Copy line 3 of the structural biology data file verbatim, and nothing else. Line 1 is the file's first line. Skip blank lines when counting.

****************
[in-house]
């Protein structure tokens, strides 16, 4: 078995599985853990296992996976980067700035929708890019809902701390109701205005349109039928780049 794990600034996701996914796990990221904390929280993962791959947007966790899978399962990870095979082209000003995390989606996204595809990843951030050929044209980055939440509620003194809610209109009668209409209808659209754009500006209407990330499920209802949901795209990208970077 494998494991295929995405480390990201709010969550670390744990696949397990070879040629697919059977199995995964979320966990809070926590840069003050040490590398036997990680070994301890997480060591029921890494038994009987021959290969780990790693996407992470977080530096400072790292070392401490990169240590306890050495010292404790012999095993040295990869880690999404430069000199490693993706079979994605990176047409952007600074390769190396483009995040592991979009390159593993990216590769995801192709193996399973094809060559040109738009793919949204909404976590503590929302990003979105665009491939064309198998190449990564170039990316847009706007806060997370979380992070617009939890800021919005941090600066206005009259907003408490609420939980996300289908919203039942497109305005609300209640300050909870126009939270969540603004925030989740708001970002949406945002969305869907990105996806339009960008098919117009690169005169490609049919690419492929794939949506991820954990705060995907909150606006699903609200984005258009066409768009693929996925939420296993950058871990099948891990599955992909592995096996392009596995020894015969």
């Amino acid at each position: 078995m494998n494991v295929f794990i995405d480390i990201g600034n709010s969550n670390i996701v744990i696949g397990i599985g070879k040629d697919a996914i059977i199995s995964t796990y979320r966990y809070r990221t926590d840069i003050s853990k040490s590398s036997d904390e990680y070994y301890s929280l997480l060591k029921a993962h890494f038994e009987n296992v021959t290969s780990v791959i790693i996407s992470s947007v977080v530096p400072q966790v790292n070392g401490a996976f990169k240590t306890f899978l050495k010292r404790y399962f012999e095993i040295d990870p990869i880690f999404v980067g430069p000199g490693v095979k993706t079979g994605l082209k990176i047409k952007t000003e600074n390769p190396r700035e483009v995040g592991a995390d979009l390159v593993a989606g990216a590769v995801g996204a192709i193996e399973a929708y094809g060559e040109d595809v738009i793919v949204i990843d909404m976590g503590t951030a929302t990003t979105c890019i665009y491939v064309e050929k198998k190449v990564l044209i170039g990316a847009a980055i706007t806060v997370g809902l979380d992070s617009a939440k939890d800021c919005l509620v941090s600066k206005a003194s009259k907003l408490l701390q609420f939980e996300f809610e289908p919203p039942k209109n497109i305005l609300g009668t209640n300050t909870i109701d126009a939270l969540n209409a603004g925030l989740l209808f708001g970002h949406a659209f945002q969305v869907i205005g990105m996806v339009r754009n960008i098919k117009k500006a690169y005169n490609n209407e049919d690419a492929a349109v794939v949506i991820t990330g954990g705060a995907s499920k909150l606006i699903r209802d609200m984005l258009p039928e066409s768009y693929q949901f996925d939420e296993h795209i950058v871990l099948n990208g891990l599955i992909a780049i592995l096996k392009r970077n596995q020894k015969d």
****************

């Amino acid at each position: 078995m494998n494991v295929f794990i995405d480390i990201g600034n709010s969550n670390i996701v744990i696949g397990i599985g070879k040629d697919a996914i059977i199995s995964t796990y979320r966990y809070r990221t926590d840069i003050s853990k040490s590398s036997d904390e990680y070994y301890s929280l997480l060591k029921a993962h890494f038994e009987n296992v021959t290969s780990v791959i790693i996407s992470s947007v977080v530096p400072q966790v790292n070392g401490a996976f990169k240590t306890f899978l050495k010292r404790y399962f012999e095993i040295d990870p990869i880690f999404v980067g430069p000199g490693v095979k993706t079979g994605l082209k990176i047409k952007t000003e600074n390769p190396r700035e483009v995040g592991a995390d979009l390159v593993a989606g990216a590769v995801g996204a192709i193996e399973a929708y094809g060559e040109d595809v738009i793919v949204i990843d909404m976590g503590t951030a929302t990003t979105c890019i665009y491939v064309e050929k198998k190449v990564l044209i170039g990316a847009a980055i706007t806060v997370g809902l979380d992070s617009a939440k939890d800021c919005l509620v941090s600066k206005a003194s009259k907003l408490l701390q609420f939980e996300f809610e289908p919203p039942k209109n497109i305005l609300g009668t209640n300050t909870i109701d126009a939270l969540n209409a603004g925030l989740l209808f708001g970002h949406a659209f945002q969305v869907i205005g990105m996806v339009r754009n960008i098919k117009k500006a690169y005169n490609n209407e049919d690419a492929a349109v794939v949506i991820t990330g954990g705060a995907s499920k909150l606006i699903r209802d609200m984005l258009p039928e066409s768009y693929q949901f996925d939420e296993h795209i950058v871990l099948n990208g891990l599955i992909a780049i592995l096996k392009r970077n596995q020894k015969d």